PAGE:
The Finch Formerly Known As Gold

17 February 2007

Just back away slowly

Oh, that horrible iPod:

iPods invariably separate humanity and limit human interaction. And this is part of a common trend, for as we hide behind computer screens or cell phones in the guise of text messages, we are constraining ourselves to this wretched path. The course that the damnable iPod leads us on is one of isolation and loneliness. It is far too easy to walk around plugged into one of these devices and be free of any social necessity to greet a friend or wave back. It is far too simple to go about your own life without regard for the people around you and be freed from the burden of social interaction. iPods cause us to isolate ourselves in a music-induced cocoon and this restrains social interaction and personal relationships.

Not that there's anything wrong with that:

Why are people so obsessed with the "interactions" that we aren't having with each other? Frankly, before I had an iPod, I still didn't "interact" with other people on the subway. In fact, the last thing I want to do with anyone on the subway is chat, talk, or hear their opinion on global warming or the war in Iraq. Seriously. People make it sound like before iPods and other portable electronic devices were introduced, everyone loved each other and gathered 'round a campfire on a subway platform singing Kumbaya. People, get real.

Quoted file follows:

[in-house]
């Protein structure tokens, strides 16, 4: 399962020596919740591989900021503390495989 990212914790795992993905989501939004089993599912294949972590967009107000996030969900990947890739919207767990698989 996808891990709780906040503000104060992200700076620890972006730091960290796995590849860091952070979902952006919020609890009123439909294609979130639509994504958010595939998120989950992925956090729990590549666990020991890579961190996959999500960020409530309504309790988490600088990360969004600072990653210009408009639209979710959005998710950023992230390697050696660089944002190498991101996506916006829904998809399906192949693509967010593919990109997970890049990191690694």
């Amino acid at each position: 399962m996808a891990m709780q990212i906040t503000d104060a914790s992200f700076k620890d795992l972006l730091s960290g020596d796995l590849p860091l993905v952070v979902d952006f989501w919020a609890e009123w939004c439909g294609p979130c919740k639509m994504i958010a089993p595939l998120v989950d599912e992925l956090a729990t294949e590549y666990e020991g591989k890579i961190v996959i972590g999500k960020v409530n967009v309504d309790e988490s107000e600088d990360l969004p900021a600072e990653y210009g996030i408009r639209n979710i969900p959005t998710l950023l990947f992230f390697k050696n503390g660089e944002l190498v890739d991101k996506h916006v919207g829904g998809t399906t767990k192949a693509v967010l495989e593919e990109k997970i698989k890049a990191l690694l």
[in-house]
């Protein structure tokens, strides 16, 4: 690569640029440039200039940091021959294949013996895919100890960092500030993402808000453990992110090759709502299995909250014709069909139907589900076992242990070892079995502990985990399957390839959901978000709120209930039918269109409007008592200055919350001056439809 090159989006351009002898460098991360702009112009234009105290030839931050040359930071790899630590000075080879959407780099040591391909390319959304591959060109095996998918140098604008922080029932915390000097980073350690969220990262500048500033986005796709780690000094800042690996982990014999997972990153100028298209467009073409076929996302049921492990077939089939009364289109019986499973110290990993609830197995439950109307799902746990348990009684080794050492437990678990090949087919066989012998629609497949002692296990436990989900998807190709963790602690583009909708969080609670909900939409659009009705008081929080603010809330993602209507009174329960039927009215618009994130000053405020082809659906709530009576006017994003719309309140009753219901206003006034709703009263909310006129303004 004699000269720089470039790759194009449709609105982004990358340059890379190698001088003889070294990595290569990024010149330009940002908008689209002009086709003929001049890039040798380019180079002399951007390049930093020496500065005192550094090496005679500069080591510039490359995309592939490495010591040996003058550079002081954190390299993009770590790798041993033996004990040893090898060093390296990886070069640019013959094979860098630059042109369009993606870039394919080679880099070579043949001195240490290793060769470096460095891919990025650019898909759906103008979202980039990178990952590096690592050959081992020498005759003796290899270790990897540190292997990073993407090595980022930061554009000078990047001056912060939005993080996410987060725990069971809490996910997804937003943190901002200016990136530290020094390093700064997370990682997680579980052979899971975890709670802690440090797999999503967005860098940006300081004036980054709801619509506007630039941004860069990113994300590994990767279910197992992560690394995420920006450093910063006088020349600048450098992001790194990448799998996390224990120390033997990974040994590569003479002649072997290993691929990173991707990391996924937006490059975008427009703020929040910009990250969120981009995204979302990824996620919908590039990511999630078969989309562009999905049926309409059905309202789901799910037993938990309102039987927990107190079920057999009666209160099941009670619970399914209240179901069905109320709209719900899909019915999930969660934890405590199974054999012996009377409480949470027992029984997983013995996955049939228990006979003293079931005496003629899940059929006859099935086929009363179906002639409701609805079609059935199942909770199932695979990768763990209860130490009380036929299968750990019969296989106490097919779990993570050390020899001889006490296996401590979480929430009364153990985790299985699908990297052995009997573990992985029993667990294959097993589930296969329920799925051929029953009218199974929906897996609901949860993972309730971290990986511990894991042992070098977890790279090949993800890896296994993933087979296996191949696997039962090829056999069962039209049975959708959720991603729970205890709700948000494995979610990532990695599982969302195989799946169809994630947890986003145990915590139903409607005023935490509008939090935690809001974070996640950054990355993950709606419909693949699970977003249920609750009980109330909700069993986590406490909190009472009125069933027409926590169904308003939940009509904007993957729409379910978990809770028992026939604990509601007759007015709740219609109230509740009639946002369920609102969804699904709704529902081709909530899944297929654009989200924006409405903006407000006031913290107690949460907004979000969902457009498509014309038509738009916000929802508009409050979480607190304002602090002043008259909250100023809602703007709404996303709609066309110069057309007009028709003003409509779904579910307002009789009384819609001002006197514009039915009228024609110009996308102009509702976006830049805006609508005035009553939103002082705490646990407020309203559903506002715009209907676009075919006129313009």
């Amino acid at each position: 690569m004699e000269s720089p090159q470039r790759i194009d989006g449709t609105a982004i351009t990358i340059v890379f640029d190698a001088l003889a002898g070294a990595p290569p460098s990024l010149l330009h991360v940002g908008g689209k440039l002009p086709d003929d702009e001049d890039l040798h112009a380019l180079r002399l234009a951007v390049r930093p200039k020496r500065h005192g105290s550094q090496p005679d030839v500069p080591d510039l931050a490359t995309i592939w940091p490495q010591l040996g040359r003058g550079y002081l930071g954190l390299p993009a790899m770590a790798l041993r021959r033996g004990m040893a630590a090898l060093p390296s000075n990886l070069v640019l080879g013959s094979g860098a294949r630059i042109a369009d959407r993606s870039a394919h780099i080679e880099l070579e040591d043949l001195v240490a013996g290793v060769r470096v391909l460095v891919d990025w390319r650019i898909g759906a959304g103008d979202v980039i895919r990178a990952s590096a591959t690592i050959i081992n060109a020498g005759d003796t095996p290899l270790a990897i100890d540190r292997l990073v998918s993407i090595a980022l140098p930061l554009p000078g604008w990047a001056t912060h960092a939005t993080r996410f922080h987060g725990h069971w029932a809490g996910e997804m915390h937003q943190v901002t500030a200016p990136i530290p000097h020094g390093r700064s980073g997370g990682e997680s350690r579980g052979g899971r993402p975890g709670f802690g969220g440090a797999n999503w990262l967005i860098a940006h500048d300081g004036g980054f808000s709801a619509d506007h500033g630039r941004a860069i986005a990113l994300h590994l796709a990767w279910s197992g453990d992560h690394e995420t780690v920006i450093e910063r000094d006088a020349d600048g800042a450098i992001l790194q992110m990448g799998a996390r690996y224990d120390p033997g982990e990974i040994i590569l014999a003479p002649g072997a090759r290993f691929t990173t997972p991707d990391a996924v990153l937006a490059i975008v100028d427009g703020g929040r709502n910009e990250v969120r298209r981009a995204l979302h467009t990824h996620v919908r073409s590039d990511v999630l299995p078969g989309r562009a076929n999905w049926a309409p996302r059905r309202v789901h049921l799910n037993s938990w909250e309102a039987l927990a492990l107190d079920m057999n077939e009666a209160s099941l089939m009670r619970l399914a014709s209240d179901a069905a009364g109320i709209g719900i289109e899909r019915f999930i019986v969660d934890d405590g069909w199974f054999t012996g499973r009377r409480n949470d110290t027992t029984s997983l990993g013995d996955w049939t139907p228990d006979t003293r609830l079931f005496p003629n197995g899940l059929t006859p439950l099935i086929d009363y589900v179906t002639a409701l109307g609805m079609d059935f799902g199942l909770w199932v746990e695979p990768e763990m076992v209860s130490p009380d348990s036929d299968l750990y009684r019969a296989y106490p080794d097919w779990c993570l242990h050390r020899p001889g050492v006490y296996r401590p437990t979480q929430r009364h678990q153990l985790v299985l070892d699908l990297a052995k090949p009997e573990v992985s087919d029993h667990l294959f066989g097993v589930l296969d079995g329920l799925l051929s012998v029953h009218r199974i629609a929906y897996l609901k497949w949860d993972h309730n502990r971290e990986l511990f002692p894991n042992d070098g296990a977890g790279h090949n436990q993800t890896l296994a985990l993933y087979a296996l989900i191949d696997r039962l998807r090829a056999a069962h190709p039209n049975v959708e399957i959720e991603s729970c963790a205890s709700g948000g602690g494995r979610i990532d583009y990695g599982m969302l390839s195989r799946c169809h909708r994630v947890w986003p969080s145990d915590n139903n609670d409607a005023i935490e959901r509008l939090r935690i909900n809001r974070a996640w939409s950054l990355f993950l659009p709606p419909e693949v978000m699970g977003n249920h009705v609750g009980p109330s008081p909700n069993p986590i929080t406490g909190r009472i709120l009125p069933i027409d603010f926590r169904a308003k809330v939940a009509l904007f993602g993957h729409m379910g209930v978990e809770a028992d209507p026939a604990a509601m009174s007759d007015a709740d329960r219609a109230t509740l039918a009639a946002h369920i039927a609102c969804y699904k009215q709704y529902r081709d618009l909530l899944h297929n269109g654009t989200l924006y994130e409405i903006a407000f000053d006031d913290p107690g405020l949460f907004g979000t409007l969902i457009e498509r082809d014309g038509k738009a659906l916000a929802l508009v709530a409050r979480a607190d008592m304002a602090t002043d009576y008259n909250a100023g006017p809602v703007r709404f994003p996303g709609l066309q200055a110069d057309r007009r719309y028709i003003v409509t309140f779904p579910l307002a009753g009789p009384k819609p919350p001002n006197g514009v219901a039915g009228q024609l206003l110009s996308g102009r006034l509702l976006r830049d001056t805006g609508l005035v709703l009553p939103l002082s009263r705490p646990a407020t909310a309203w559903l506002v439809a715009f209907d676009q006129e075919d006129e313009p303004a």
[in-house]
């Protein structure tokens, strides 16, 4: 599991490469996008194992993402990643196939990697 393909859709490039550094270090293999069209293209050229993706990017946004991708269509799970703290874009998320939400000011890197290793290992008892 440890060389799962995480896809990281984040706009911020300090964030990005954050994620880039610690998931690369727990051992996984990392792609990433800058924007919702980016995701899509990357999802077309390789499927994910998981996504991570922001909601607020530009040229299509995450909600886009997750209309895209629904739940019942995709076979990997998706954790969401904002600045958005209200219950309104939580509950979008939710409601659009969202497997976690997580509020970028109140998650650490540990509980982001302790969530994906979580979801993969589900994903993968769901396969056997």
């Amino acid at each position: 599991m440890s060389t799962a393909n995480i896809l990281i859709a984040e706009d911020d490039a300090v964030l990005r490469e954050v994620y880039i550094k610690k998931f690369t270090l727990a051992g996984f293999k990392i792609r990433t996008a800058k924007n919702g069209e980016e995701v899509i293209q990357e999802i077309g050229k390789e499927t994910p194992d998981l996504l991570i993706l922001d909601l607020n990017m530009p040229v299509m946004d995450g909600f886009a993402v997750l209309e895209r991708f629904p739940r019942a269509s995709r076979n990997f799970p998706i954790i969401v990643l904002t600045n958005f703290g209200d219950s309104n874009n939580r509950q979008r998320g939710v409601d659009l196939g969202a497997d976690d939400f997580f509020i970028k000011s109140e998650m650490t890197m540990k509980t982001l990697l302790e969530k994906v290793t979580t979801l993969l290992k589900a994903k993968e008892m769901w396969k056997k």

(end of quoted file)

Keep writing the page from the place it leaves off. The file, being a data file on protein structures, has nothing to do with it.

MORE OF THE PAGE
Me, I don't own an iPod. I have, somewhere in a drawer, an old Walkman-type device, which seldom gets used. But if you believe I owe you social interaction because you're a carbon-based life form, you're delusional.

Posted at 9:39 AM to Dyssynergy


I think blaming the audio cocooning comes from justifying missed opportunities. When I step on a subway train and end up face-to-face with someone I want to talk to but can't due to one/both of us being iPodded, the instant regret gets assigned to the device. Even though we'd still keep our distance if unengaged.

Posted by: CT at 1:33 PM on 17 February 2007

As a means of discouraging interaction on mass transit, I've found that verbal self-interaction works, especially when punctuate by random non-rhythmic twitches.

Posted by: Brian J. at 8:55 PM on 17 February 2007

Uh, what about all the people we don't want interacting with us under any circumstances who, thank God, are safely ensconsed behind their iPods?

You missing all that warm & fuzzy human contact, fella? Lemme show you around Jersey City.

Posted by: Mister Snitch! at 10:26 PM on 17 February 2007

...they have campfires on the subway platforms?

Posted by: Mister Snitch! at 10:28 PM on 17 February 2007

CT: are those iPod earbuds permanently attached to your head? If you see someone you want to talk to, the normal thing to do is to: 1) make eye contact and a physical gesture, like a wave, to get the person's attention, and 2) remove the earbuds so you can talk to each other.

Of course, if the person is a stranger you've become "interested" in, the possiblity always exists that she/he is not similarly interested in you. The way to find out is to try the eye-contact thing. If she/he frowns or looks startled and then looks away, you know not to bother de-iPodding yourself.

Sheesh. I'm one of the most misanthropic people I know, and even I can figure this out.

Posted by: Andrea Harris at 9:00 AM on 19 February 2007